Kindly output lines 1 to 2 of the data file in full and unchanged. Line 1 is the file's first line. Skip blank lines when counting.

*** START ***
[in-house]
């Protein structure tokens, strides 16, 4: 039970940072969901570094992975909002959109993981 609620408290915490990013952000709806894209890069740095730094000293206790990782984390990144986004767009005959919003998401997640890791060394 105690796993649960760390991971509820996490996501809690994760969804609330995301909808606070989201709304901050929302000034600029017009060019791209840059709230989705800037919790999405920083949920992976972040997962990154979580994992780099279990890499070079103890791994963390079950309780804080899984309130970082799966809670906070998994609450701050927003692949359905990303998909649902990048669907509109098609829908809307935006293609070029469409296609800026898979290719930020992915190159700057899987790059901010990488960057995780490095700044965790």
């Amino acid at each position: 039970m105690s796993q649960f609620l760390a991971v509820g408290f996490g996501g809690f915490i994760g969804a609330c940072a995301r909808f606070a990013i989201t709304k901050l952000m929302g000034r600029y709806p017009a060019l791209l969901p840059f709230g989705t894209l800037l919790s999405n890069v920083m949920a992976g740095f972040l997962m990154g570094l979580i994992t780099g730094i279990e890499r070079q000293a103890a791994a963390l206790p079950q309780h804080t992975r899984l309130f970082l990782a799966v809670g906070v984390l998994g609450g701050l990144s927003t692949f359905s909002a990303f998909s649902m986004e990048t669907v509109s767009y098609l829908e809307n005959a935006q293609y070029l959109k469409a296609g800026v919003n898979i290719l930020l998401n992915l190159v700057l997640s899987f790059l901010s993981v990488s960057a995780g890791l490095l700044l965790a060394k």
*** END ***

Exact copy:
[in-house]
């Protein structure tokens, strides 16, 4: 039970940072969901570094992975909002959109993981 609620408290915490990013952000709806894209890069740095730094000293206790990782984390990144986004767009005959919003998401997640890791060394 105690796993649960760390991971509820996490996501809690994760969804609330995301909808606070989201709304901050929302000034600029017009060019791209840059709230989705800037919790999405920083949920992976972040997962990154979580994992780099279990890499070079103890791994963390079950309780804080899984309130970082799966809670906070998994609450701050927003692949359905990303998909649902990048669907509109098609829908809307935006293609070029469409296609800026898979290719930020992915190159700057899987790059901010990488960057995780490095700044965790």